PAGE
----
the Red Cross headquarters, bought s
membership for his entire family, pro
ceeded to a drug store and bought an
American flag, took It home and hung
It over the front door.
National and Local
Meat Business
The meat business of the
country is conducted by various
By small slaughter-houses
in villages
By local Abattoirs or small
Packing Houses in towns
Using only a part of the
local live stock supply
Furnishing only a part of
the local demand for meat.
These slaughtering and distributing
agencies fill a well denned but neces
sarily restricted place in the distribu
tion of the products of live stock.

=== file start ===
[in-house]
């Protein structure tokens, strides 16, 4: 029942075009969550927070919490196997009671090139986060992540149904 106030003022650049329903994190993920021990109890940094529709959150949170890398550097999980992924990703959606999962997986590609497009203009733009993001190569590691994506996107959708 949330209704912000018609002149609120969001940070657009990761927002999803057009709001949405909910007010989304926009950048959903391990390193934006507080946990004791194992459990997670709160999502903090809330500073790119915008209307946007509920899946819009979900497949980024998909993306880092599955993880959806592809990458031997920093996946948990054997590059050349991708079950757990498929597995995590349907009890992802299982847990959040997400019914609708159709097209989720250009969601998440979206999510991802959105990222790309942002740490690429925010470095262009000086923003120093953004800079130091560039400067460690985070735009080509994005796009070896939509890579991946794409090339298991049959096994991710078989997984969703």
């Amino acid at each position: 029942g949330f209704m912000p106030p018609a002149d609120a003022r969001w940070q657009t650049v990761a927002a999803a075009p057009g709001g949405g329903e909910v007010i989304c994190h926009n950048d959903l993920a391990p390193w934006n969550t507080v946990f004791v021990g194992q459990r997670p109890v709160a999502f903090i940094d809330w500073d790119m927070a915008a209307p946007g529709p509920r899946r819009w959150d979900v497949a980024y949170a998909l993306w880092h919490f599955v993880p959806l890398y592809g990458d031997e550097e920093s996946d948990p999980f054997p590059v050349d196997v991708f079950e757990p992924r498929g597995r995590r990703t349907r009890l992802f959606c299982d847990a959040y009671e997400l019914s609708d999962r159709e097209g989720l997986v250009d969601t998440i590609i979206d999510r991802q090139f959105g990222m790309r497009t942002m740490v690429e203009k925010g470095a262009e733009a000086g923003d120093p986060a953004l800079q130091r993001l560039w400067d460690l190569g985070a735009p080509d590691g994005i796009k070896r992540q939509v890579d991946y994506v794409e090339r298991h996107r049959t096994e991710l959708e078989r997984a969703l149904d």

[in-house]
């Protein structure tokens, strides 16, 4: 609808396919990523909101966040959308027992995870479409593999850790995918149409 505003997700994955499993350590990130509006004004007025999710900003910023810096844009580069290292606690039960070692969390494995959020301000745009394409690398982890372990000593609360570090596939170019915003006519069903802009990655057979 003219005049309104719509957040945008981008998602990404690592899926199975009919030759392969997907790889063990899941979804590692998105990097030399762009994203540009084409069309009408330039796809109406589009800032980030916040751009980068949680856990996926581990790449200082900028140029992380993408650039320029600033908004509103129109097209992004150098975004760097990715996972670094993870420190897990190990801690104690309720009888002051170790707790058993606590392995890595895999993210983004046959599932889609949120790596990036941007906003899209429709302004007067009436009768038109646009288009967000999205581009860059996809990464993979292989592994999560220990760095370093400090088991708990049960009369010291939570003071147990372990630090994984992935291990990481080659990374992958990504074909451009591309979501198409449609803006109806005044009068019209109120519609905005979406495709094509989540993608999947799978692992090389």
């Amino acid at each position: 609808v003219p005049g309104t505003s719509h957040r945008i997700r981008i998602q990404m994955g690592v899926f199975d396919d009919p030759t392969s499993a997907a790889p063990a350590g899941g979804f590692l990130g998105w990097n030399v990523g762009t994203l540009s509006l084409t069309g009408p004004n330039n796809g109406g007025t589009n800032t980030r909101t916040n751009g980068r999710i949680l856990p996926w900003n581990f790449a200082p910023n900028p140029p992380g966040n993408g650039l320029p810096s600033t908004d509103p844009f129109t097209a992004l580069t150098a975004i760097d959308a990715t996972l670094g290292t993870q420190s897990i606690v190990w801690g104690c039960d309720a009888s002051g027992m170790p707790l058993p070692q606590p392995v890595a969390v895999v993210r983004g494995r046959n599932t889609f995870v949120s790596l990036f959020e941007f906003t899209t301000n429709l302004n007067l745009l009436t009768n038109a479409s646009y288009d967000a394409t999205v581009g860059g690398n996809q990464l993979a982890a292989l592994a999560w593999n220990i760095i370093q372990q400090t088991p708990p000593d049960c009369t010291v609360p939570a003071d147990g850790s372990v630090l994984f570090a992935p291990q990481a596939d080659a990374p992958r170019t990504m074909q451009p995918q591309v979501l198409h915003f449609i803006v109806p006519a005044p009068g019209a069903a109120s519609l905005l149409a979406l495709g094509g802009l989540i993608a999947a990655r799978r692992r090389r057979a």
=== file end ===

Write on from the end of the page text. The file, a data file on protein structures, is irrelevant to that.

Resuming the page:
But only packers like Swift &
Company, organized on a national
scale, are able to undertake the ser
vice that is more vitally important,
An Obligation to the Producer
To purchase for spot cash all the
live stock the producer may send
to market for slaughter.
An Obligation to the Consumer
To make available to every con
sumer, everywhere, in season and
out, the full supply and variety of
meat products, of the highest
standard that the market affords.
Year Book of interesting and
instructive facts sent on request.
Address Swift & Company,
Union Stock Yards, Chicago, Illinois
Swift & Company, U. S. A.
A thousand people look at your face
while one glances at your feet yet
you spend money to keep your shoes
in condition and neglect your face.
RED CROSS Shaving Lotion (tha
after-shaving luxury), makes old faces
look young and keeps all faces In the
pink of condition. This and other RED
CROSS toilet articles sold only by
A. R. Fisher, Cloverport, Ky.
Mr. aud Mrs. Ernest Kroush, Lodi